The spline interpolation is by far the slowest component of it, depending on what delta I evaluate the spline with. In this case, I would like 0.1px accuracy. –  bufferz Jul 20 '09 at 14:46
    
I should add that if I have 20 lasers, the spline calculation would become very very expensive cPU wise. –  bufferz Jul 20 '09 at 14:48
    
Cool. This is completely doable with any number of lasers. Show a rough version realtime. Go from rough to higher resolution a line of rectangle of screen at a time, or when the drawing is done. –  Nosredna Jul 20 '09 at 15:28
    
If you have a projector, you can project the same area you are filming, as long as the color is different and you filter the output to be invisible. –  Nosredna Jul 20 '09 at 16:18

7 Answers 7

up vote 3 down vote accepted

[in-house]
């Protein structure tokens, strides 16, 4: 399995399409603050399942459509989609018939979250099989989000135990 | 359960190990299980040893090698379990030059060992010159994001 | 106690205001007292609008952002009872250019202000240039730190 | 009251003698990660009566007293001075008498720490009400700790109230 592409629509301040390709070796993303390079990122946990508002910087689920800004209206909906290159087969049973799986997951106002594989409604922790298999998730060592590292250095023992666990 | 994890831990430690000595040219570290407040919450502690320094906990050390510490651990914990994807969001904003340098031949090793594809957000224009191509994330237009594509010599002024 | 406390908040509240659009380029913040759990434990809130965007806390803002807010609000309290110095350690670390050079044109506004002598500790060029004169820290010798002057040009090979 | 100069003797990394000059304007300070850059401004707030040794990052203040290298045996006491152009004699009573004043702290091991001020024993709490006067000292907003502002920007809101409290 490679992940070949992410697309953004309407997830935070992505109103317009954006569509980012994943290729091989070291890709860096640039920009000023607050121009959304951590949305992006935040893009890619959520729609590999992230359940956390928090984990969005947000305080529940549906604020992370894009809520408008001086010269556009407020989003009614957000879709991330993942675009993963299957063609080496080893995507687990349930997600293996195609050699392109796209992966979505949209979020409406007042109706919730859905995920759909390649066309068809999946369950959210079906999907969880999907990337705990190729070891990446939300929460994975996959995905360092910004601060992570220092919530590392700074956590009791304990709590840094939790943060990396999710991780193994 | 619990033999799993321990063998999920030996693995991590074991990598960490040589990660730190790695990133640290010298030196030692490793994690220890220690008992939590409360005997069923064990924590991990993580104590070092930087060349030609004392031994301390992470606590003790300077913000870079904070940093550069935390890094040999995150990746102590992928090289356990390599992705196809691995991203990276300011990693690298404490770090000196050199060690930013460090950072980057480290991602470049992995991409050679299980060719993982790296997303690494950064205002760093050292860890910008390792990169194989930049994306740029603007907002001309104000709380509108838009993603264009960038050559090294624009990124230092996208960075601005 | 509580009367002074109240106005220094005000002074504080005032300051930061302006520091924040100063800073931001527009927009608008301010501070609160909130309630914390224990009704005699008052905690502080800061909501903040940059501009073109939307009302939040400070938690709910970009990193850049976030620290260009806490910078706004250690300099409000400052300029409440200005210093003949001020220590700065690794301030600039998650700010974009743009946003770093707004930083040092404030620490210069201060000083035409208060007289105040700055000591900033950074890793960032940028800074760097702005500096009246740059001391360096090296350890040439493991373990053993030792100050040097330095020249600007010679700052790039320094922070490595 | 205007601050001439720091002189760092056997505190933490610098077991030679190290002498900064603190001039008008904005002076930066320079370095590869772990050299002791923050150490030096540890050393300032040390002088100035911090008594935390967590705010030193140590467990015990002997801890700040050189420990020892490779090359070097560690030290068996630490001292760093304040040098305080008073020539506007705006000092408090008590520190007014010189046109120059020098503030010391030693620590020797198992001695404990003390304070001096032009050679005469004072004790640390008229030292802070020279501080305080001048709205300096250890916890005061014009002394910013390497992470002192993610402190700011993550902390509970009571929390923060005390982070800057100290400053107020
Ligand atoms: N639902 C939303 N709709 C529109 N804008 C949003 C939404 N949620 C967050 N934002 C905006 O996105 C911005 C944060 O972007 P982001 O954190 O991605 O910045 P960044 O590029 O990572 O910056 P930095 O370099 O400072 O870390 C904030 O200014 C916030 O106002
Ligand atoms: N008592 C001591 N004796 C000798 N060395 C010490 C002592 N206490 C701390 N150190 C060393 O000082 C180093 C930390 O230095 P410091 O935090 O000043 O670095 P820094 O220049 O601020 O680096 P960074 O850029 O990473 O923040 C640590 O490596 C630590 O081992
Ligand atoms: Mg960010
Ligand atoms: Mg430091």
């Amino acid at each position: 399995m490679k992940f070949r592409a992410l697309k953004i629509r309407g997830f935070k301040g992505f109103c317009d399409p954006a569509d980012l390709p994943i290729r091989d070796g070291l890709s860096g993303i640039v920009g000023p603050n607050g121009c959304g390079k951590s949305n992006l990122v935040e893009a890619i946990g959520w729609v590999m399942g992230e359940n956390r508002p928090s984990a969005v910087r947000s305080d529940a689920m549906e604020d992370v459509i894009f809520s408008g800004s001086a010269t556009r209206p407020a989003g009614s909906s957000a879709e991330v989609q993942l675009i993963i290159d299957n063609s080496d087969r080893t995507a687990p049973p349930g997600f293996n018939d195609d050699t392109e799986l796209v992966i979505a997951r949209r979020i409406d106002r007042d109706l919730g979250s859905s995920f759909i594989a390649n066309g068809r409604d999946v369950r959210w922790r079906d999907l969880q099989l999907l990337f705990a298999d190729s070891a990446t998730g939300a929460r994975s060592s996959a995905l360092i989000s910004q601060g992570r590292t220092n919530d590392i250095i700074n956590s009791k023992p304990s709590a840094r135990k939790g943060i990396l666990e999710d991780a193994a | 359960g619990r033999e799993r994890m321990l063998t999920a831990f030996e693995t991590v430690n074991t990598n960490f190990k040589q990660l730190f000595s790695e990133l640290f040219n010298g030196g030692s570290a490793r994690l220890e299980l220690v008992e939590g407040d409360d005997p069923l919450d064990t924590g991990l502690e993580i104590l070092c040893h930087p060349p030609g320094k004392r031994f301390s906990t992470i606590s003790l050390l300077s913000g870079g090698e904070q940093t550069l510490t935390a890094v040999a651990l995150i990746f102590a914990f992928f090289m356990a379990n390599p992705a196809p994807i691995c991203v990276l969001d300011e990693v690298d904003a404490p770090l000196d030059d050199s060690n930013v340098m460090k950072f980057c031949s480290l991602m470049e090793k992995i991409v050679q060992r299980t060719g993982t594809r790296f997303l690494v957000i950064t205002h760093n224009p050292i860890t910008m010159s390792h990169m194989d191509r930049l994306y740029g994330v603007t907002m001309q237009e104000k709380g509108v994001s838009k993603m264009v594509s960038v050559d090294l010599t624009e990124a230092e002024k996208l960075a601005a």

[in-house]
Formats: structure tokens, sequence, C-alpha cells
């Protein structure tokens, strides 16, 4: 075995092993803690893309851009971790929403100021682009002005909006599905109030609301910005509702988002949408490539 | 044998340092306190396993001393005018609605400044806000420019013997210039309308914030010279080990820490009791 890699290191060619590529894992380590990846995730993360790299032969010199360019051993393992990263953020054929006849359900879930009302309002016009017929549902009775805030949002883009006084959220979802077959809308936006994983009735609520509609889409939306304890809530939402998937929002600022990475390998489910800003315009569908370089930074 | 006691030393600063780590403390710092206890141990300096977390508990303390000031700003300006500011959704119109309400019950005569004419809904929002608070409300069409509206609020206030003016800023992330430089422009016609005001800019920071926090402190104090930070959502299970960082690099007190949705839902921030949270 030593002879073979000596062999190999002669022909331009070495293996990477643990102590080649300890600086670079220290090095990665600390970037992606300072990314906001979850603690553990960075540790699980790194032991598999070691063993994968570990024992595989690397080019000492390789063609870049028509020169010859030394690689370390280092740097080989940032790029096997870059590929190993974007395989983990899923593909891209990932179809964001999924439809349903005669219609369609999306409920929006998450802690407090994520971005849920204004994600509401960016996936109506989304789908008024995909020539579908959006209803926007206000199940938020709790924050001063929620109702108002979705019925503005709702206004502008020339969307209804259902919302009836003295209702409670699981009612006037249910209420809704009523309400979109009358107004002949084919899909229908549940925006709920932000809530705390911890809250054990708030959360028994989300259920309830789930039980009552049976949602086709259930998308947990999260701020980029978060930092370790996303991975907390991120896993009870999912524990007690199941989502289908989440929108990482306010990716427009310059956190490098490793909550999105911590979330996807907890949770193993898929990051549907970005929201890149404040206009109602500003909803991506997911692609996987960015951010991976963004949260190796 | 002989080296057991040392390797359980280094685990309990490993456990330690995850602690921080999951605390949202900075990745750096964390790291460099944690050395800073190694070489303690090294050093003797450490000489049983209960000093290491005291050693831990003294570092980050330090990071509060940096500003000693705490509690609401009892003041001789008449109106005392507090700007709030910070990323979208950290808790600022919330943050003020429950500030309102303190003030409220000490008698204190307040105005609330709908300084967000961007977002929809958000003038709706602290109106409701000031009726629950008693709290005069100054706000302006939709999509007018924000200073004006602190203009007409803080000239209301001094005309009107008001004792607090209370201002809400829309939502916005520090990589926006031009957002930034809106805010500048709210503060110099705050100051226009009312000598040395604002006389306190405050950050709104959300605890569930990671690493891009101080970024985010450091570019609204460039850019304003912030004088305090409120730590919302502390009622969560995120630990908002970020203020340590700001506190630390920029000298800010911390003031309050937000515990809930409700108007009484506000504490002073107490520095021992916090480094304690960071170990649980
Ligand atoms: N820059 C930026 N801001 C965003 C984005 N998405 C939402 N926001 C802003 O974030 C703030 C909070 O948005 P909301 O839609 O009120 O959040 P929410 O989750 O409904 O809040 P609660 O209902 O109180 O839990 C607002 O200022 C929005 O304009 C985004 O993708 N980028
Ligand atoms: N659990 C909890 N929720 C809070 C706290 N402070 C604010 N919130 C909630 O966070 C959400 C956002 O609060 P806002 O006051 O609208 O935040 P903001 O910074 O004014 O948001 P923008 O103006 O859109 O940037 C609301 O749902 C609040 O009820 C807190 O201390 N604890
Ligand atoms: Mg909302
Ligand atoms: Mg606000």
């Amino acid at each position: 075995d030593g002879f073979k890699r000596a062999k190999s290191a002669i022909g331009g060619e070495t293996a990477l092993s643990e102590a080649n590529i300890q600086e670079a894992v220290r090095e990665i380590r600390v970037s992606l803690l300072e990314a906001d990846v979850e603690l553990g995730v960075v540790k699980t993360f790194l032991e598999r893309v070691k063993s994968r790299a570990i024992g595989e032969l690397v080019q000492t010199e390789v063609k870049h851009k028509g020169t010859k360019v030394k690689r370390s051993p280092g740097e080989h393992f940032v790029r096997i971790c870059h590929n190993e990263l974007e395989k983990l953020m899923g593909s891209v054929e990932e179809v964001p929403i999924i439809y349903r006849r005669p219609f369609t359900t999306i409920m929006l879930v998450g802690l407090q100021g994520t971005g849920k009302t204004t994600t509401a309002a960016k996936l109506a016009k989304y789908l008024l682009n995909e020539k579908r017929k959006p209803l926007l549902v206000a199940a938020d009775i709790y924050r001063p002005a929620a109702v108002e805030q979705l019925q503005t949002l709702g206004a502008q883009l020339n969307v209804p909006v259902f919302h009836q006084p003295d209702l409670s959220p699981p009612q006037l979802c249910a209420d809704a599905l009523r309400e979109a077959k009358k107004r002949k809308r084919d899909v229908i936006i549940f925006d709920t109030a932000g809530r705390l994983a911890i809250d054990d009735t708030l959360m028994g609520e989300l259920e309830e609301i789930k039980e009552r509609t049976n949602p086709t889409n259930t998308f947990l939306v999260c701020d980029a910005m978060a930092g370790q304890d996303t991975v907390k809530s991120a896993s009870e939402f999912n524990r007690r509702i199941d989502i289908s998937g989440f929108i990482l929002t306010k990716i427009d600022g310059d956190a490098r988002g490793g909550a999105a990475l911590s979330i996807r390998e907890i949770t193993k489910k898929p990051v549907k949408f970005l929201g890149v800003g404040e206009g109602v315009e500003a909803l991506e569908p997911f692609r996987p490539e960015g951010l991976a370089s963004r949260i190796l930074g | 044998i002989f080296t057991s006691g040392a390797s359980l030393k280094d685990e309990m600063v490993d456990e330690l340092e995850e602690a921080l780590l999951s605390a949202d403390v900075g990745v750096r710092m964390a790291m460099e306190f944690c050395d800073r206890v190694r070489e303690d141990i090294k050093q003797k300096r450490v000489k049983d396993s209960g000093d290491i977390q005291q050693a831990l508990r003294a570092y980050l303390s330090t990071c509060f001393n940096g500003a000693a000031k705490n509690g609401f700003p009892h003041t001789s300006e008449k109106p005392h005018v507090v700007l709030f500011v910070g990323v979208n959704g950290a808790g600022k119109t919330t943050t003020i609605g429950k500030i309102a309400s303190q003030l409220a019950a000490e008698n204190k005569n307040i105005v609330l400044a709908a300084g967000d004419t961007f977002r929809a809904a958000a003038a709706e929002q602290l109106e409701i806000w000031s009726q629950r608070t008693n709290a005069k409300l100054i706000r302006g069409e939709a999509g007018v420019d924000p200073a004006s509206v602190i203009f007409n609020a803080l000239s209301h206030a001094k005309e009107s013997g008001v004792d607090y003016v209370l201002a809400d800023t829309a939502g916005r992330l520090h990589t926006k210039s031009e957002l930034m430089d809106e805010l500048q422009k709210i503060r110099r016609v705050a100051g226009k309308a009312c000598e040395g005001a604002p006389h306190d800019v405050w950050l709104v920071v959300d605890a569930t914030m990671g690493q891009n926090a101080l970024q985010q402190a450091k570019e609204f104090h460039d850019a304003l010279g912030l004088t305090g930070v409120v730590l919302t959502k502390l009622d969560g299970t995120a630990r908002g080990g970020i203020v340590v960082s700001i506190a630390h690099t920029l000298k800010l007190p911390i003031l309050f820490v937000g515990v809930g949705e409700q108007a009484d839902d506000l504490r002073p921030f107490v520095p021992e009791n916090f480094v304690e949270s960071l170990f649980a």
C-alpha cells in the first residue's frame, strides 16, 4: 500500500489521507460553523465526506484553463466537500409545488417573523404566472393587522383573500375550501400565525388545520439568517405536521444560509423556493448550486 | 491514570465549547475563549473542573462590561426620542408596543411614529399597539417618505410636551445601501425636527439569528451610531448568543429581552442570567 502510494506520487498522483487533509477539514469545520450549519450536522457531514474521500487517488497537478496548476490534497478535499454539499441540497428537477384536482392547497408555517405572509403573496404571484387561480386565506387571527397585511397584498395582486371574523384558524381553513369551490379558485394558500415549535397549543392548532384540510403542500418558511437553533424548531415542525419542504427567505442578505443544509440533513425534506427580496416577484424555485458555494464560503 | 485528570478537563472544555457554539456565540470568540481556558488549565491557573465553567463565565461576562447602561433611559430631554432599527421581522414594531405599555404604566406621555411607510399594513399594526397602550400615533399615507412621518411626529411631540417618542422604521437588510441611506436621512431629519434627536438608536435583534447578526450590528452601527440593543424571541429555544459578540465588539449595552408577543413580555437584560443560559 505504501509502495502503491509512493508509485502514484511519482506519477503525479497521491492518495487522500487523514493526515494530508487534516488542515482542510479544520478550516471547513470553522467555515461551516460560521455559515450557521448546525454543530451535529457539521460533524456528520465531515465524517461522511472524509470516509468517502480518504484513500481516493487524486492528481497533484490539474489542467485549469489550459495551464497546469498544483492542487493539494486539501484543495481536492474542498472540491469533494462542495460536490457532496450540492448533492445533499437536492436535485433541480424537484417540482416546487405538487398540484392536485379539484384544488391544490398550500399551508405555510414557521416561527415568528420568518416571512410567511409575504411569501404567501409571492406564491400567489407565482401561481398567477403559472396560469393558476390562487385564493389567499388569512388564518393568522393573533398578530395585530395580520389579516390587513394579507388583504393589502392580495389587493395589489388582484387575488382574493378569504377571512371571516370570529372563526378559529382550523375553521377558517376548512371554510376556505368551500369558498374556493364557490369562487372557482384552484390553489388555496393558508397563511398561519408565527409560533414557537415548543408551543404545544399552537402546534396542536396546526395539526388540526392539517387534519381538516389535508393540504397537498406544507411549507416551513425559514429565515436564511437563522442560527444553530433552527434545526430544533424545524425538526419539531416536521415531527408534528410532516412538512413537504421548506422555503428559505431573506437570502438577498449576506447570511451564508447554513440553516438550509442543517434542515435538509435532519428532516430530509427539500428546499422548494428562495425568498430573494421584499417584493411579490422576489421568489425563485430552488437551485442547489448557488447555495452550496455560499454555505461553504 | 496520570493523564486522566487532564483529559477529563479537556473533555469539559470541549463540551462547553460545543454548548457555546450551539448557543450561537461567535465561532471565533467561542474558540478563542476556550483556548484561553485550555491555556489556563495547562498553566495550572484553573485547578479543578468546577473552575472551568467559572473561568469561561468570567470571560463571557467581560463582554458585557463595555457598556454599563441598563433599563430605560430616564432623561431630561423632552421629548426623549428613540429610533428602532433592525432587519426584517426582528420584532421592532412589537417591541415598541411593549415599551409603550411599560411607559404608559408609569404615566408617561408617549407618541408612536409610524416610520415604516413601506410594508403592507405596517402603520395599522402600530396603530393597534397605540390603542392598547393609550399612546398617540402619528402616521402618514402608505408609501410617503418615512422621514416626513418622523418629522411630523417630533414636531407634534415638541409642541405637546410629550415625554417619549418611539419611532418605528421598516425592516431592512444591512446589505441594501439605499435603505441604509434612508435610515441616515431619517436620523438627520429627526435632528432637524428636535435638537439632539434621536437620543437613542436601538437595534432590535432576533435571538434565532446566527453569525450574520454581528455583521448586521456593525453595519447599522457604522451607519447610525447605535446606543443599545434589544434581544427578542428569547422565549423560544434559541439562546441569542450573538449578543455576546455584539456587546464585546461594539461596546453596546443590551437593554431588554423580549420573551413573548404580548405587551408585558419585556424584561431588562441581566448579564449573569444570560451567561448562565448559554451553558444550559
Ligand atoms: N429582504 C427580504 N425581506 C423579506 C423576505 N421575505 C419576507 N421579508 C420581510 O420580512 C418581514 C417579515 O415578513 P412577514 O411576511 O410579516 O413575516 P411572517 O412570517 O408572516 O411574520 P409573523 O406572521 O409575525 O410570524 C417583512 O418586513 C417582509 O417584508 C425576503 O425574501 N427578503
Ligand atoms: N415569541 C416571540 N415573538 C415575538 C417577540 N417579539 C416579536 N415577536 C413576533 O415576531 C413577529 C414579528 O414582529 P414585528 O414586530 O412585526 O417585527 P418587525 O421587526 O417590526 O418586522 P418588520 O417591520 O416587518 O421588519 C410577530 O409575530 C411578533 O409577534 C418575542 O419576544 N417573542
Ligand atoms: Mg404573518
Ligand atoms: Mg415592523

You're dealing with some pretty complex maths if you want sub-pixel accuracy. I think this paper is something to consider. Unfortunately, you'll have to pay to see it using that site. If you've got access to a suitable library, they may be able to get hold of it for you.

The link in the original post suggested doing 1000 spline calculations for each axis - it treated x and y independantly, which is OK for circular images but is a bit off if the image is a skewed ellipse. You could use the following to get a reasonable estimate:

xc = sum (xn.f(xn)) / sum (f(xn))

where xc is the mean, xn is the a point along the x-axis and f(xn) is the value at the point xn. So for this:

          *
       *  *
       *  *
       *  *
       *  *
       *  *
       *  *  *
    *  *  *  *
    *  *  *  *
 *  *  *  *  *  *
------------------
 2  3  4  5  6  7

gives:

sum (xn.f(xn)) = 1 * 2 + 3 * 3 + 4 * 9 + 5 * 10 + 6 * 4 + 7 * 1

sum (f(xn)) = 1 + 3 + 9 + 10 + 4 + 1

xc = 128 / 28 = 4.57

and repeat for the y-axis.

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This works quite well. This runs much faster for me than my spline implementation too. It's pretty much real time! Thank you for the suggestion. –  bufferz Jul 20 '09 at 18:29